Twitter torches Idaho's Republican lieutenant governor for kanoodling with White supremacists

Twitter torches Idaho's Republican lieutenant governor for kanoodling with White supremacists
Image via Screengrab.

Idaho's Republican Lieutenant Governor Janice McGeachin has defended her virtual speech at an event that was organized by White supremacist conspiracy theorist Nick Fuentes.

McGeachin, whose primary challenge to incumbent GOP Governor Brad Little earned the endorsement of former President Donald Trump, has been facing calls for her resignation from members of both political parties over her participation in Fuentes' gathering.

“I thank you all for your efforts, I thank you for joining our efforts, and together we will fight to make Idaho great again,” she said in a recorded address to the America First Political Action Conference, which was held in Orlando, Florida on February 27th.

McGeachin also called upon “freedom fighters all over this country that are willing to stand up and fight…. Even when that means fighting among our own ranks, because too many Republicans don’t exhibit the courage today.”

McGeachin shut down an interview with KTVB7 on Tuesday when Boise reporter Brian Holmes grilled her on why she accepted Fuentes' invitation. She denied having any knowledge about Fuentes and insisted that she was merely trying to stand up for conservative principles.

But in a conversation with Jack Holmes of Valiant News that was released on Thursday, McGeachin doubled down on her justifications for coddling perpetrators of hate and admitted that she was fully aware of who her audience was, signaling a reversal from her remarks two days earlier.

"I was invited to present a video of my commitment to the 'Idaho First' policies and my vision for the state of Idaho and for America to these – to thousands of young conservatives," said McGeachin. "I was invited by Michelle Malkin."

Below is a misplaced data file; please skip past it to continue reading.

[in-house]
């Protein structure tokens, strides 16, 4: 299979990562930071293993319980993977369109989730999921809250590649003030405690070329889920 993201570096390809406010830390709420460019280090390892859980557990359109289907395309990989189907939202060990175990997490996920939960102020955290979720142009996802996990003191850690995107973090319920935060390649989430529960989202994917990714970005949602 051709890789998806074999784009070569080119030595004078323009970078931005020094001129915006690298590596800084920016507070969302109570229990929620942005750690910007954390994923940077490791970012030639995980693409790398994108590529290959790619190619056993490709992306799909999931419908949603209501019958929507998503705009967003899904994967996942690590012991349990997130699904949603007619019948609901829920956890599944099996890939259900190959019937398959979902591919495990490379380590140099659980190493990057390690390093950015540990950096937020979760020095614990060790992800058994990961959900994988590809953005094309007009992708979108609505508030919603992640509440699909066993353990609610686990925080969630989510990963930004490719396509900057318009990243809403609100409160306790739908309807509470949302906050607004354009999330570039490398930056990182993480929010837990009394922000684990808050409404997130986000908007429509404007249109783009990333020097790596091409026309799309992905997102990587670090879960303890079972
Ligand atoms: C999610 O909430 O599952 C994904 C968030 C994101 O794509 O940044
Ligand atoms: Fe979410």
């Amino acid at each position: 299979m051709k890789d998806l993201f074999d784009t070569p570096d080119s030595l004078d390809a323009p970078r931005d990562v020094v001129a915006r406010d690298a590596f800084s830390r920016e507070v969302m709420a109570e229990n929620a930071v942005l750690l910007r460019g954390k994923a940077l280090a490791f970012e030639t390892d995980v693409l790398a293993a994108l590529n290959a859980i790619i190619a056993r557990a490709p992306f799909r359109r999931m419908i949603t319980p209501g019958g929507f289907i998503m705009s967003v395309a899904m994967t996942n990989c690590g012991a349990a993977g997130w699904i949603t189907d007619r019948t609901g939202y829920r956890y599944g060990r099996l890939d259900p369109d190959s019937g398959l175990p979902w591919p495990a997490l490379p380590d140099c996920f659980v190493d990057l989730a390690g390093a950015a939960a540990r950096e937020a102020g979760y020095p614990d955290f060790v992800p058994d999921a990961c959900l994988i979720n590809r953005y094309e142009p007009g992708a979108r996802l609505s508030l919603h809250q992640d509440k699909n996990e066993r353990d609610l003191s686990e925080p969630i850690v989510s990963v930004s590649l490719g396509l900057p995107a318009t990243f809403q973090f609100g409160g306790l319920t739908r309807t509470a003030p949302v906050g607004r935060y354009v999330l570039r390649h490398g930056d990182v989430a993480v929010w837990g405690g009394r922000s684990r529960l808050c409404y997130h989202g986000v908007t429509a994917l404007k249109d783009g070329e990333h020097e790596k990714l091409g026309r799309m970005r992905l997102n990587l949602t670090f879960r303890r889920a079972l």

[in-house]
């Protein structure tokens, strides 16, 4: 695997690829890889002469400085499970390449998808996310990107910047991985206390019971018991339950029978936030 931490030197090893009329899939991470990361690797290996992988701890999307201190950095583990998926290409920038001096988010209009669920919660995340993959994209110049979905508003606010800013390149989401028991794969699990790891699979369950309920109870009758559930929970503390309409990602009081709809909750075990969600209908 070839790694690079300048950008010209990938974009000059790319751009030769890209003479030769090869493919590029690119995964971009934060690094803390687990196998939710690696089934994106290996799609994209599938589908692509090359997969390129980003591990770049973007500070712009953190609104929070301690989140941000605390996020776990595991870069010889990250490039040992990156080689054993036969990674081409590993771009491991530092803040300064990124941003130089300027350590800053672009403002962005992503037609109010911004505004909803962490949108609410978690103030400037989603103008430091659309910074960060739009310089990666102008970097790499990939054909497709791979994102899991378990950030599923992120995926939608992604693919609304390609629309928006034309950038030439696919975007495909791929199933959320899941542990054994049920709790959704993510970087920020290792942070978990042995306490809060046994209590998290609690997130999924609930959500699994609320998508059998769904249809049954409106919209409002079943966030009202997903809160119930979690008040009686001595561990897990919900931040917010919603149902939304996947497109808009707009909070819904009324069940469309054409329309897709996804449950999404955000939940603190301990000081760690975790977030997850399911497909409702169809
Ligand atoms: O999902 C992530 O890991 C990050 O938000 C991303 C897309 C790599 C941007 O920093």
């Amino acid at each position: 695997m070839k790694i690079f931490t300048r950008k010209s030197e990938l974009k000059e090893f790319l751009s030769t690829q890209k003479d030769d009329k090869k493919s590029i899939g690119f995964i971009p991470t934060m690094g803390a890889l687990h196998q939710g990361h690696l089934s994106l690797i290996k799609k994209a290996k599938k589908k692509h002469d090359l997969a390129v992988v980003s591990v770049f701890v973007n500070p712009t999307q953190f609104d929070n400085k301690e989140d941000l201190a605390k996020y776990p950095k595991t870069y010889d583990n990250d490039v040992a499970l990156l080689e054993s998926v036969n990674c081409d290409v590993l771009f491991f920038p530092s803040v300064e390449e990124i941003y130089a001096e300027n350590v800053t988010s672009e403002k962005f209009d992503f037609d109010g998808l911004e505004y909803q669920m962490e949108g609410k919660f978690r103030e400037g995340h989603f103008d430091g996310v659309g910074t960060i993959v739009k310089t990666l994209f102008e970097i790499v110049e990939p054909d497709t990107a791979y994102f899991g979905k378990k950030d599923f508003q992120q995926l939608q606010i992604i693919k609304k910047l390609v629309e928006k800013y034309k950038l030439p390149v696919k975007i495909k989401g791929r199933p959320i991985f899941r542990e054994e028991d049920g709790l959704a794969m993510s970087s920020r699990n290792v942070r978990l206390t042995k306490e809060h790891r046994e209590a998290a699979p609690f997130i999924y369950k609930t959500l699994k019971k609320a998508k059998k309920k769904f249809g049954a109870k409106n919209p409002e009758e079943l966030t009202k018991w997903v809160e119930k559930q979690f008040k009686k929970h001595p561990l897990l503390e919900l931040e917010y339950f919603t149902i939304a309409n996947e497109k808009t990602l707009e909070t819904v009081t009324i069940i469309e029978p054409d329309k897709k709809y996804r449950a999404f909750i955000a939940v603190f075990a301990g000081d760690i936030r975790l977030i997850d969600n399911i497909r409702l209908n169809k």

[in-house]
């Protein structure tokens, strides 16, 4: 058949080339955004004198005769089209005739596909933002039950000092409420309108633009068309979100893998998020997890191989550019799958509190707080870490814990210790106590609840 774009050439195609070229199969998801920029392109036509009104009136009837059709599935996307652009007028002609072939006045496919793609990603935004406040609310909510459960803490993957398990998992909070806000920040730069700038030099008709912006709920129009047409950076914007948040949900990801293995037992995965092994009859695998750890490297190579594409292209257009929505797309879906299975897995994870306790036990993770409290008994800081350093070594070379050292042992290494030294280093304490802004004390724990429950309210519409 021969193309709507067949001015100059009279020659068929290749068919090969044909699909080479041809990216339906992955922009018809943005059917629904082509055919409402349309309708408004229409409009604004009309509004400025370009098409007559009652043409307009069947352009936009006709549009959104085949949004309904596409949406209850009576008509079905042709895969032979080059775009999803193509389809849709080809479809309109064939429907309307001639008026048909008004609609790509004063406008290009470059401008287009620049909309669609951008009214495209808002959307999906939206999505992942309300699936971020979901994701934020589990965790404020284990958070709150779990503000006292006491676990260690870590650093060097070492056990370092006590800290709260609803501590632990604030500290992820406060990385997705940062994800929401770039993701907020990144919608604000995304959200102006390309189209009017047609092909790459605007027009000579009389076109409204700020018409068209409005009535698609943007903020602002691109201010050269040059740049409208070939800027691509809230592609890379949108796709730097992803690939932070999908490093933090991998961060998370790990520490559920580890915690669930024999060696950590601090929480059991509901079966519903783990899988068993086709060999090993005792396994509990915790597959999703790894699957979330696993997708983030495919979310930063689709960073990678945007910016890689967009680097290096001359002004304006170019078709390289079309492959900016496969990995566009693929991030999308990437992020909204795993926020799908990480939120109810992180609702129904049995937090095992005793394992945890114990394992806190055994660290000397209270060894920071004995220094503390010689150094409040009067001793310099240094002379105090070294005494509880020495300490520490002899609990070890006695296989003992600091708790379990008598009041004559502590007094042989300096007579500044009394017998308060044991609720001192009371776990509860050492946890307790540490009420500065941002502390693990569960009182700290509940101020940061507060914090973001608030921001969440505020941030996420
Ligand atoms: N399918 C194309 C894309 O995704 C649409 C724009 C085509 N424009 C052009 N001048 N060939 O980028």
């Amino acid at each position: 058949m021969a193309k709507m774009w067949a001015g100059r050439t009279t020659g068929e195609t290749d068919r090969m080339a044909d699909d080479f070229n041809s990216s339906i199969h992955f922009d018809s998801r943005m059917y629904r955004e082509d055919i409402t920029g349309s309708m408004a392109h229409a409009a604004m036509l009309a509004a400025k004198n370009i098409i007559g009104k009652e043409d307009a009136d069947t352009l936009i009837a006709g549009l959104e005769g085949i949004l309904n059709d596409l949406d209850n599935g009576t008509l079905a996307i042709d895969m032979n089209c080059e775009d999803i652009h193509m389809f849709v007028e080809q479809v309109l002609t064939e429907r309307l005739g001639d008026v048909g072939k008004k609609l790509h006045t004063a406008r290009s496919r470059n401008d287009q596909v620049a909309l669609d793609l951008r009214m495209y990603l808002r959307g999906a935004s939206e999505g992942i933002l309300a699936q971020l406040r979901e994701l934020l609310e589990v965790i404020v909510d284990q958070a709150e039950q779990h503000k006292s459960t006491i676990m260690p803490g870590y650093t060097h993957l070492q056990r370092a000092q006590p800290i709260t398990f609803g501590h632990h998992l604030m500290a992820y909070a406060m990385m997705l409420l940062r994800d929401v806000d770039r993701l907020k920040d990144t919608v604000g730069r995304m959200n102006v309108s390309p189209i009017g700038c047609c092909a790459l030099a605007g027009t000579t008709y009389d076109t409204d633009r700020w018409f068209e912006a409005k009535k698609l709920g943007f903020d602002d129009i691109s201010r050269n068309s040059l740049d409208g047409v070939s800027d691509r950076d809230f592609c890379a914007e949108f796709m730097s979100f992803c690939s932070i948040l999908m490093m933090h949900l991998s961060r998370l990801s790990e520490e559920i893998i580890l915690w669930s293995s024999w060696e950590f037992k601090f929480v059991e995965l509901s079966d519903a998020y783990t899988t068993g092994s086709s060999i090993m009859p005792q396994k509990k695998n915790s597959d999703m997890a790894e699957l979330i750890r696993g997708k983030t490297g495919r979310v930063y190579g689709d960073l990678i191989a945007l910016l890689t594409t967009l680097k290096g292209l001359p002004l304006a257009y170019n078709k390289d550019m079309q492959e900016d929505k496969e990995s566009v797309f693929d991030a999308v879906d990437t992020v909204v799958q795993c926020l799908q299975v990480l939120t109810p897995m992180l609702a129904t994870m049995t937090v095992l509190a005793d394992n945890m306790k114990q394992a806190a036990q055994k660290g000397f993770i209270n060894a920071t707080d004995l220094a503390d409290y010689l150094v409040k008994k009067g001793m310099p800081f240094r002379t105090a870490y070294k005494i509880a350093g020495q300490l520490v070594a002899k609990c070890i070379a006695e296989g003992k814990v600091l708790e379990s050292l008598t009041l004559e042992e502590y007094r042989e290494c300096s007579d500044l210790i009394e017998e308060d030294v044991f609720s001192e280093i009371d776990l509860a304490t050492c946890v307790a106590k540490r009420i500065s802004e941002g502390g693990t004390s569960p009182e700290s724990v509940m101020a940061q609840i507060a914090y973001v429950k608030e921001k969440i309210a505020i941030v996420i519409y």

Malkin is a conservative political commentator for Newsmax TV, a right-wing propaganda outlet on cable television. She tweeted a photograph at AFPAC with Fuentes and United States Representative Marjorie Taylor Greene (R-Georgia), who along with Congressman Paul Gosar (R-Arizona) was a guest of honor.

"So yes, I did know who I was talking to, who had invited me to speak at that conference, and so I don't think, you know, if you know who Michelle Malkin is, she's a [unintelligible] woman. Her family immigrated from The Philippines and she happens to be married to a Jewish man," McGeachin continued, implying that Malkin's husband's religion justifies their alignment with Fuentes.

"It's just the double-speak that the illiberal left likes to talk – and it doesn't – we're not gonna back off," McGeachin added before suggesting that she would show face at future bigot fests. "I'm not going to back off from the opportunity to talk to other conservatives across the country about America First policies."

Watch below via Right Wing Watch:

CNN Editor-at-Large Chris Cillizza noted on Thursday that McGeachin's excuses do not add up:

Under the BEST-case scenario for her, this is what happened:

1. She agreed to record a video for an event organized by a high-profile White nationalist.

2. She did zero due diligence -- and by that I mean going to Google and typing in the name 'Nick Fuentes.'

3. She delivered the speech and, after it created controversy, decided to look him up.

4. When pressed on why she didn't know who she was speaking to, McGeachin said that she can't be held responsible for who she associates with.

On Friday, a spokesperson for the Idaho Democratic Party told The Daily Beast that "when someone shows you who they are, believe them. Janice McGeachin’s support of the extreme right and white nationalists is blatantly clear, and it has been for years. What I’m still not clear on is when, if ever, leaders of the Idaho Republican Party will say ‘enough is enough’ and call on her to resign.”

Meanwhile, the Twitterverse made it abundantly clear that the GOP and McGeachin's coziness with the alt-right will forever define them. After all, the nationalist "America First" dogma was first adopted and very publicly touted by the Ku Klux Klan.


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